Sunday, April 14, 2013

CRIME ALERT: Armed robbery at 56th/57th and University

Security alert issued at 9:30 AM by the UCPD. By my count, this is the first security alert of the new year.
"At approximately 5:25 a.m., Sunday, April 14 – Two University students walking south on University Avenue between 56th Street and 57th Street were  approached by two unknown males, one of whom was armed with a handgun. The suspects took the victims’ wallets and an iPhone before entering a waiting mid-size black vehicle that sped northbound on University Avenue. The victims were not injured."
These descriptions are always annoying to me. They are about as vague as you can possibly get without being outright negligent. There are no details of the clothing, height, build, complexion, hair, etc. Of course, the two students may not recall those details for reasons of stress, intoxication, or some combination of both. But if it's the UCPD deliberately omitting details to prevent panic or false accusations, then that's a much more frustrating state of affairs. 

The crime is particularly noteworthy for this blog because it happened at basically the least "likely" time and place for Hyde Park crime to occur. Does this mean that my last post on April Hyde Park crime was wrong? In answer to that, I will simply quote myself from that previous article:
"The reality of interpersonal crime and violence is a lot messier than the data will suggest. Looking back to the crime versus time plot above, we can see that only 1 Hyde Park resident experienced any sort of violence at 7:00 AM in the last 6 years. But if you yourself were that 1 victim, the percentages and probabilities wouldn't mean a thing."
As a final note, robbers are predators of habit. If their first incident was successful, they are likely to try again. That said, police work is best at reactive enforcement. UCPD cars are likely to increase patrol in the area just to prevent this from happening. But as we all know, the police can't be everywhere at once, and they can't even stay in the same place for too long. This puts the preventative burden on pedestrians and community members to do three things:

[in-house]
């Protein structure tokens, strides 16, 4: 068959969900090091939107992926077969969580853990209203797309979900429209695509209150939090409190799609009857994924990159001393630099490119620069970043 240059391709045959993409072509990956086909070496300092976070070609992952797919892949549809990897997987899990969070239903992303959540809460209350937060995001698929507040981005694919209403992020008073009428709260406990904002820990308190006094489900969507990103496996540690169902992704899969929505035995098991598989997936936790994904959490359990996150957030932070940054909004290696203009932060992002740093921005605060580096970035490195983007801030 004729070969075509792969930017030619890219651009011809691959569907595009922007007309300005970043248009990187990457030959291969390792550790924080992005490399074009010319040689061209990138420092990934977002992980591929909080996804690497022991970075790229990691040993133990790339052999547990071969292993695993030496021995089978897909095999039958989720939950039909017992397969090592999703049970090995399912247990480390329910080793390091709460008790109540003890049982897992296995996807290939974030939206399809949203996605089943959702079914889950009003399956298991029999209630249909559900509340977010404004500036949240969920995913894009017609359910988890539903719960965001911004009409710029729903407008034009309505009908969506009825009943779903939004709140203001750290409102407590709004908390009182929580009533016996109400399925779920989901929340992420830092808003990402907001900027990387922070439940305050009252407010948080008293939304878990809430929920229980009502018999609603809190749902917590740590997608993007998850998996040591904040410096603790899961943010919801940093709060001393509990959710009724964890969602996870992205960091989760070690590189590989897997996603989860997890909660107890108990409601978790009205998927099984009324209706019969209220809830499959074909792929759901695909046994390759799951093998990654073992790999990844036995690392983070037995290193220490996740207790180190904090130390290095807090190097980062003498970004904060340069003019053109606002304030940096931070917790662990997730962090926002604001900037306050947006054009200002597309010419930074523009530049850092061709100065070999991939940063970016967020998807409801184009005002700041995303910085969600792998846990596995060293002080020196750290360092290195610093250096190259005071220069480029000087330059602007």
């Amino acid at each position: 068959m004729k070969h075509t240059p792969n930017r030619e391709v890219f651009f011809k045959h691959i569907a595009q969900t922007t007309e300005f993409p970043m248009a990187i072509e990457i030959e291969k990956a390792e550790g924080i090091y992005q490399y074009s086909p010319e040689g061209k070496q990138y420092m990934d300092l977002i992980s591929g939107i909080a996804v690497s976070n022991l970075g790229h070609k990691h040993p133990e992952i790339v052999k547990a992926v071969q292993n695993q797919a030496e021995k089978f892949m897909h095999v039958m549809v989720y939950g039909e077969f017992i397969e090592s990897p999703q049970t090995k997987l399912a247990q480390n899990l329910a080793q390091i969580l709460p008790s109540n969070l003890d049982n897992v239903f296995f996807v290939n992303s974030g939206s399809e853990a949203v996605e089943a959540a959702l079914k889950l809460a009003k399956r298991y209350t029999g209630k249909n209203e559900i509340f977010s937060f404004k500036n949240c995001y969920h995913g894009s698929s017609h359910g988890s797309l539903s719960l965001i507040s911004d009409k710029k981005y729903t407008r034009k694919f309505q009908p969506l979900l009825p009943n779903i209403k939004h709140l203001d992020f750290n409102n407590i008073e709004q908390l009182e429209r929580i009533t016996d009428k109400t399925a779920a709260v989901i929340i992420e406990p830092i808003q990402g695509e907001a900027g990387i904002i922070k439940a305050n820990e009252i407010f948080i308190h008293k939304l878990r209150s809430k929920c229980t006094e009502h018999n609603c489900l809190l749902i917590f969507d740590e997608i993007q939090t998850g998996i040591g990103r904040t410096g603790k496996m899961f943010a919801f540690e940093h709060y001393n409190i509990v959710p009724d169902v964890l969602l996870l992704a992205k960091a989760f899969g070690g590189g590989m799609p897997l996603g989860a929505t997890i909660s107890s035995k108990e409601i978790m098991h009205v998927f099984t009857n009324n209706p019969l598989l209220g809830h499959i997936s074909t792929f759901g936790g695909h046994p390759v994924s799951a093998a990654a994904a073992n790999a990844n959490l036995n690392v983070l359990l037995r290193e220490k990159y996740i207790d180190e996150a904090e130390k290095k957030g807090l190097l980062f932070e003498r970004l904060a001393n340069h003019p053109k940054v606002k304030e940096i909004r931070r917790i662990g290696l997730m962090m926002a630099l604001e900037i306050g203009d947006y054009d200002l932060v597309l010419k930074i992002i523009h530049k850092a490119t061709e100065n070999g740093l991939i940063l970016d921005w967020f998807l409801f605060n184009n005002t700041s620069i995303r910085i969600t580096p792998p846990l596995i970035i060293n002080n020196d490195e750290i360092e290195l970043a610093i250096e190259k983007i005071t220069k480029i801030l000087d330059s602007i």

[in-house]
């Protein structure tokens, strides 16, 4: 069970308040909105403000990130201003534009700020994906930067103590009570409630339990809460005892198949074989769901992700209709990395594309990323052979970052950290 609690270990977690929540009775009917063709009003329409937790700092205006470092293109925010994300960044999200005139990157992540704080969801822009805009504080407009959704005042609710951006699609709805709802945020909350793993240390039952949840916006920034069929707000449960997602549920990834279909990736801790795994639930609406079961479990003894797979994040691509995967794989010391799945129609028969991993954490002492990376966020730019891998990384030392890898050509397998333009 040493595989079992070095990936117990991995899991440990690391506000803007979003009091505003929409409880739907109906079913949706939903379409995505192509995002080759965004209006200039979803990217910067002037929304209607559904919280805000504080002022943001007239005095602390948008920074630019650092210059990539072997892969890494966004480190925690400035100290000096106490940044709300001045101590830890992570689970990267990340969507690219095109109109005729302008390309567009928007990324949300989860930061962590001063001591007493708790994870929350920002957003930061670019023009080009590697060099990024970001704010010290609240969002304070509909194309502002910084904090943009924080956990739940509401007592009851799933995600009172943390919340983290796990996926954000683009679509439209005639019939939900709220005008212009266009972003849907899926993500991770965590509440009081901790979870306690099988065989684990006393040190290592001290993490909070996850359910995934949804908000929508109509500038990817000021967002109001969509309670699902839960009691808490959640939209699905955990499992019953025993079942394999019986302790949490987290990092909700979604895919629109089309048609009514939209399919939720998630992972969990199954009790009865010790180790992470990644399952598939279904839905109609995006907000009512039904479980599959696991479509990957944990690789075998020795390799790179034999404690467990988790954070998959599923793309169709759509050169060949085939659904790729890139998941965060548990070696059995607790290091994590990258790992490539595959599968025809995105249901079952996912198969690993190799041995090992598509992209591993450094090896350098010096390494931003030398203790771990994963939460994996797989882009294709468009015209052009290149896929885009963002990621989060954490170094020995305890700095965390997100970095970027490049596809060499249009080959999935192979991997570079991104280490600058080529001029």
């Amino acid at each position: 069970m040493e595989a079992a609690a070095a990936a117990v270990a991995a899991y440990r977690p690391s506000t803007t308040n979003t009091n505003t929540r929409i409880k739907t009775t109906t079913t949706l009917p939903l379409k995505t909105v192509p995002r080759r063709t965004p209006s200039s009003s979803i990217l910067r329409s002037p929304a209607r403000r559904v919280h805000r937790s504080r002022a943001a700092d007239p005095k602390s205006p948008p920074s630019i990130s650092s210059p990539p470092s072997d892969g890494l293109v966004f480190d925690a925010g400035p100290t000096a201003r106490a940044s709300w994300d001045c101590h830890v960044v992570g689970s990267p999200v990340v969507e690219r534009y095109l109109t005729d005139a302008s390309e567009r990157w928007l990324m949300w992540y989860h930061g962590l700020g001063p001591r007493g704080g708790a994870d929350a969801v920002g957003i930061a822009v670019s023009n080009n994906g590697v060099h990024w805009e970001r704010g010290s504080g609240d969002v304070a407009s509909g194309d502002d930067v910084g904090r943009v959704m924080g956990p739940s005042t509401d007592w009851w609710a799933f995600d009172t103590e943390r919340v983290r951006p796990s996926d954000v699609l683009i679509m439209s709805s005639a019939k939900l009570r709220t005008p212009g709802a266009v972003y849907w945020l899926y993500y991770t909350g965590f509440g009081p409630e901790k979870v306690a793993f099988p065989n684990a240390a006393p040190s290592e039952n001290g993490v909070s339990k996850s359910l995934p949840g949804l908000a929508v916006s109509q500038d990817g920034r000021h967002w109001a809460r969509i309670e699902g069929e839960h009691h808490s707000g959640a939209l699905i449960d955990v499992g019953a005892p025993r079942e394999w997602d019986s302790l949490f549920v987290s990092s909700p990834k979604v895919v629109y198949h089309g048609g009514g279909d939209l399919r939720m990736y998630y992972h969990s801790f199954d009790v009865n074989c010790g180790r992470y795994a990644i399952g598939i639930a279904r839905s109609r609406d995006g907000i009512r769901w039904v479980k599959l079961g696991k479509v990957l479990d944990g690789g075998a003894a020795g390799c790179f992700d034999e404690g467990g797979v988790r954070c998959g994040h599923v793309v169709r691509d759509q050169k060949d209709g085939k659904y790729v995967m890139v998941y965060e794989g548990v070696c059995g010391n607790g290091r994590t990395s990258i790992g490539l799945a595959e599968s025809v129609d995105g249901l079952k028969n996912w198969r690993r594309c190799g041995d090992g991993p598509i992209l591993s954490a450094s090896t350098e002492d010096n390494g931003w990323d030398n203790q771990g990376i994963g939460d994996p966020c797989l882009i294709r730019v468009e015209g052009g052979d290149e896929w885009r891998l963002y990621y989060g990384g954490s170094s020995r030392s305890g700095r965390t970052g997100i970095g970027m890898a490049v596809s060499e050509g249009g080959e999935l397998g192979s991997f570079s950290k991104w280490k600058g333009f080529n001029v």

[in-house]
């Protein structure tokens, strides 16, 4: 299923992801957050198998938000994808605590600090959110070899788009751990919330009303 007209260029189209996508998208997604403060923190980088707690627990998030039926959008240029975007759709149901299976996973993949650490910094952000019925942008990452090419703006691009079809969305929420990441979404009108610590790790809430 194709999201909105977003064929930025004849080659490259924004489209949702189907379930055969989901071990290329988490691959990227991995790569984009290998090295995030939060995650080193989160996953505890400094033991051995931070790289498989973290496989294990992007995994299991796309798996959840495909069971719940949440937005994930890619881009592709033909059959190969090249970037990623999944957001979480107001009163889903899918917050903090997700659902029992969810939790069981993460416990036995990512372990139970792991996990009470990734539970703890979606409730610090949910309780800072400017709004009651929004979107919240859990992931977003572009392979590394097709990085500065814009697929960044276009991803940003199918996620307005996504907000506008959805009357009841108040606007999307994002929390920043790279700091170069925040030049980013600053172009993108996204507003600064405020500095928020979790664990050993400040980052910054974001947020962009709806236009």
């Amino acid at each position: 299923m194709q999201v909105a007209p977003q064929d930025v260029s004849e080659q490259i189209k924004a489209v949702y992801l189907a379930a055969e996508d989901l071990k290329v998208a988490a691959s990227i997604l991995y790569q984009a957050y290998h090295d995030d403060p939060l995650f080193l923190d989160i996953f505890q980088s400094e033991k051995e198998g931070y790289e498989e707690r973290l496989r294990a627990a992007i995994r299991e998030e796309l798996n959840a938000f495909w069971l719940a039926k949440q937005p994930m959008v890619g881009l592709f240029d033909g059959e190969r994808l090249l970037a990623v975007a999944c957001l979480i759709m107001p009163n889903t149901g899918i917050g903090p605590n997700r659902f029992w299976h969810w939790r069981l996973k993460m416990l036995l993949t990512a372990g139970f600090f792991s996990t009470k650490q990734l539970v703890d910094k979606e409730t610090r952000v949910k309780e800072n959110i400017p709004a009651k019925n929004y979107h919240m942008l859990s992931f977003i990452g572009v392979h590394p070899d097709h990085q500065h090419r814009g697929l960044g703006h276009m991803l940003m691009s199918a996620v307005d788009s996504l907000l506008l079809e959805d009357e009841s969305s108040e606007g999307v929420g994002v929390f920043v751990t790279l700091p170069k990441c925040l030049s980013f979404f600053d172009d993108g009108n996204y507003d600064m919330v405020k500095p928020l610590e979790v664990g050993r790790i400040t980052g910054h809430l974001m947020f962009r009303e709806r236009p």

1. Report suspicious activity. If you see a black car plus two suspicious looking men, do not hesitate to call the police. Be on the lookout for suspicious cues that are not just racial. Look for men that are (not an exhaustive list)...
    • Constantly looking over their shoulders
    • Wearing jackets that are too thick for the weather
    • Have no other bags or belongings to suggest they are in transit between point A and point B
    • Are in the vicinity of a mid-size black card (not a van)
  2. Exercise personal awareness. If you feel uncomfortable about others on the street, don't be afraid to turn around or cross to the other sidewalk. Don't worry about offending people. Personal safety is always the priority. That doesn't mean you should indiscriminately profile; crossing the street whenever you see 2+ black men is neither an effective self-defense policy nor the way of the warrior. But if you have other reasons to feel unsafe, then do not hesitate to run.
  3. IF YOU GET ROBBED, try and remember as many details as possible. License plate, tattoos, clothes, jewelry, etc. All of these details are critical in helping the police catch the criminals and preventing them from striking again. This sort of under-stress recollection is admittedly difficult, but even a single remembered detailed ("he had a silver ring with a gold stud on his gun hand") can be invaluable.
Stay safe out there!

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